UPDATE 1-Pinera holds lead in Chile presidential race: poll

Thu Sep 3, 2009 2:58pm EDT

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* Center-right candidate Pinera ahead with 37 percent

* Still short of 50 percent needed to avoid run-off vote

* Despite split in left, no clear winner seen in run-off (Adds background, poll results for possible run-off vote, analyst quote)

By Rodrigo Martinez

SANTIAGO, Sept 3 (Reuters) - Chile's favored presidential candidate, billionaire Sebastian Pinera, held his lead over the ruling center-left coalition candidate Eduardo Frei ahead of December's vote, top pollster CEP said on Thursday.

CEP's survey showed that conservative Pinera would get 37 percent of the vote, unchanged from the last poll in June, while former President Frei saw his support drop 2 percentage points to 28 percent.

In a strong third-place showing was Marco Enriquez-Ominami, a left-leaning former film producer who pulled out of the ruling party, who gained 4 percentage points to 17 percent, the poll showed. The 36-year-old wants to boost the state's role in education and healthcare and raise royalties on mining companies.

Enriquez-Ominami's rising support mirrors deep divisions in the ruling "Concertacion" coalition that has seen some of its support fade after nearly 20 years in power.

Pinera, of the center-right National Renewal party, is the biggest electoral challenge to the coalition since it won office in 1990 after a 17-year military dictatorship.

Still, Pinera is short of the 50 percent needed to win outright without a run-off vote.

If the leading candidate fails to win more than half of the vote on the Dec. 13 election, he would have to face the second-place rival in a January run-off.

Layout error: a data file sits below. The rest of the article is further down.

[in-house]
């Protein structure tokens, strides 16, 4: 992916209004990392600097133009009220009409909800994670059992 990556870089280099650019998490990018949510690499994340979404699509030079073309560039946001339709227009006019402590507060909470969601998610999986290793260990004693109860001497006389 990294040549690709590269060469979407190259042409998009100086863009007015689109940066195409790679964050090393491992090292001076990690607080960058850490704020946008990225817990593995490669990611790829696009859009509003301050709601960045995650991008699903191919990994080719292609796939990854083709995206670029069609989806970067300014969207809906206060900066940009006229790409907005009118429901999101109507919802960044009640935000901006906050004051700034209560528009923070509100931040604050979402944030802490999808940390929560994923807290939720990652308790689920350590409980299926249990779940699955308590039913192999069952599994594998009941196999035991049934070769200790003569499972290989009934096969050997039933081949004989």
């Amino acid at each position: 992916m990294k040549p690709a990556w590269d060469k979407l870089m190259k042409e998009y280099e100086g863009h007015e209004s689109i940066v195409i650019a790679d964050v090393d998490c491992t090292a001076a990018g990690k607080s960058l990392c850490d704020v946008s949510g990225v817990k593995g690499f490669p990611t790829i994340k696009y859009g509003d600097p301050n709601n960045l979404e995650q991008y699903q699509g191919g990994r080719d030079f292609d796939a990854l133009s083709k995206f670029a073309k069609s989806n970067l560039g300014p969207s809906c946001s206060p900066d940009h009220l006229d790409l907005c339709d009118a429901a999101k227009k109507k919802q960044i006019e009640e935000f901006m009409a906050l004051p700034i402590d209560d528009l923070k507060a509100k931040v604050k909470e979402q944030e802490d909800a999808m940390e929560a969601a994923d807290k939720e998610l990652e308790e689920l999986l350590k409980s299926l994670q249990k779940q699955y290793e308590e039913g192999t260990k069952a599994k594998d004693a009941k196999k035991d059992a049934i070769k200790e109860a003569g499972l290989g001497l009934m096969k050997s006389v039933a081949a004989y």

PINERA SUPPORT AT STANDSTILL?

"Pinera did not meet his goal which was reaching 40 percent; that shows that his campaign has stagnated despite the problems of the coalition," said Ricardo Israel, a professor at Santiago-based Autonoma University. "Marco (Enriquez-Ominami) underscores the coalition's divisions, but he will not prevent a run-off between Pinera and Frei."

The CEP survey shows both Frei and Pinera closely matched in a second-round vote with 39 and 42 percent respectively. In the June poll, Pinera had a narrower lead with 41 percent of the vote against Frei with 39 percent.

Pinera, who owns stakes in a popular soccer team and a major airline, has lured voters with his message of political change to shake up what he calls n inefficient government.

His promises to boost the role of private business in the economy have put him at odds with powerful workers' unions, including those at state mining company Codelco, the world's biggest copper producer.

Frei, who was president from 1994 to 2000, has so far failed to benefit from the high approval ratings enjoyed by President Michelle Bachelet for her handling of the economy amid the crippling global financial crisis. He is expected to keep Bachelet's prudent economic policies, which have helped give Chile one of Latin America's most stable economies.

The CEP survey interviewed 1,505 people across the country from July 30 to Aug. 20 and has a margin of error of 3 percentage points. (Reporting by Rodrigo Martinez; Writing by Alonso Soto; Editing by Eric Walsh)

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